time and again. Well, Washington works, but more slowly and less effectively than what many people want it to be.
This is the case, when political, social and demographic realities pose problems which objectively cannot be resolved quickly.
In a real, representative and functioning democracy, majority rules, there is no way out of it, but majority vote
Should not necessarily be achieved by the show of hands only. Dialogue, discussion, search for consensus and above all, tolerance
towards the OTHER, the MINORITY is of the essence.

And with that, we get back to the Israeli demographic /political landscape. I owe my readers[hope they exist…] a personal
confession. Many statements and actions by Haredi Jewish and Arab members of the Knesset put me on the brink, as much as they do
many other Israelis, perhaps the majority of Israelis. That said, it is incumbent upon us to understand, that the question of state
and synagogue which has plagued the Jewish people for 3OOO years of existence cannot be resolved even after 65 years
of renewed Jewish sovereignty in our historic homeland. Is a dialogue useless? it may seem so, but not really .
Is a coercion possible?, surely not. Our Ultra-Orthodox brothers and sisters have to make concessions, and in fairness, in many respects they have.
That is to say, that the current legislation aimed at resolving the problem of Haredi draft dodging is immediate act
of legislation which stands no chance of succeeding, even if the law will be approved in the Knesset.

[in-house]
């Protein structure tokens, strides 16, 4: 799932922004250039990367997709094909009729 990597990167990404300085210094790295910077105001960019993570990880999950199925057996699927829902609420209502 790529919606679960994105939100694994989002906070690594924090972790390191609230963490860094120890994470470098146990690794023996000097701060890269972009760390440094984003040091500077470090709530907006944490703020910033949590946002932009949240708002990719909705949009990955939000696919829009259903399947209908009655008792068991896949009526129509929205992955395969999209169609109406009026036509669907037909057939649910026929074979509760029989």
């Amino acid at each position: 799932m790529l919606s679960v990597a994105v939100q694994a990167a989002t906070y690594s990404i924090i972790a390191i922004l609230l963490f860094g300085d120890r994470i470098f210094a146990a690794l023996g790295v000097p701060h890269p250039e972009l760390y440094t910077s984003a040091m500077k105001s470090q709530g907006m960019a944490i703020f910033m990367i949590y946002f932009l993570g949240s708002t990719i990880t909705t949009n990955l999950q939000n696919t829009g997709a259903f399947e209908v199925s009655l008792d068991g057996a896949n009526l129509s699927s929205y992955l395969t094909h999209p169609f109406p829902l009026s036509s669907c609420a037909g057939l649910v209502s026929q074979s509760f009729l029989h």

Improvements to the now defunct Tal Law could still work. It should be tried.Many more Haredim volunteer to military service than ever before. So, a legislation can be achieved, and the Haredim could be reliable partners in doing that, but a legislation which will disenfranchise
at least one of their parties is not the solution.

As with Ultra-Orthodox, so with Israeli Arabs. I need to be clear here, and categorically state my mind, that
I object to the proposed new legislation, not because it may force the Arab parties plus the Communists to form
a united list, thus beat the new proposed threshold , essentially creating a strong Arab/Palestinian National party,a scenario
which is feared by many Israelis.
I object, because I do not believe that legislation can resolve the question of Palestinian-Arab nationalism
and its existence in a state with a built-in Jewish majority, which I hope will be forever, but also
because I wish to grant the Arab minority the right to express themselves as a pluralistic society, much the
same as they do now, through various parties, representing a wide-range of issues. Any act of overt betrayal, such as that committed by former M.K Azmi Bishara
can be dealt by the legal system, exactly as it was 7 years ago with this renegade politician.
Some changes in the election law can take place, for example raising the threshold to 2.5%, or 3 seats,
but the legislation which is now in place is bad.
Bad to our democracy, bad to our image. It should be dropped and the sooner the better.

About the Author
Dr Josef Olmert, a Middle East expert, is currently an adjunct professor at the University of South Carolina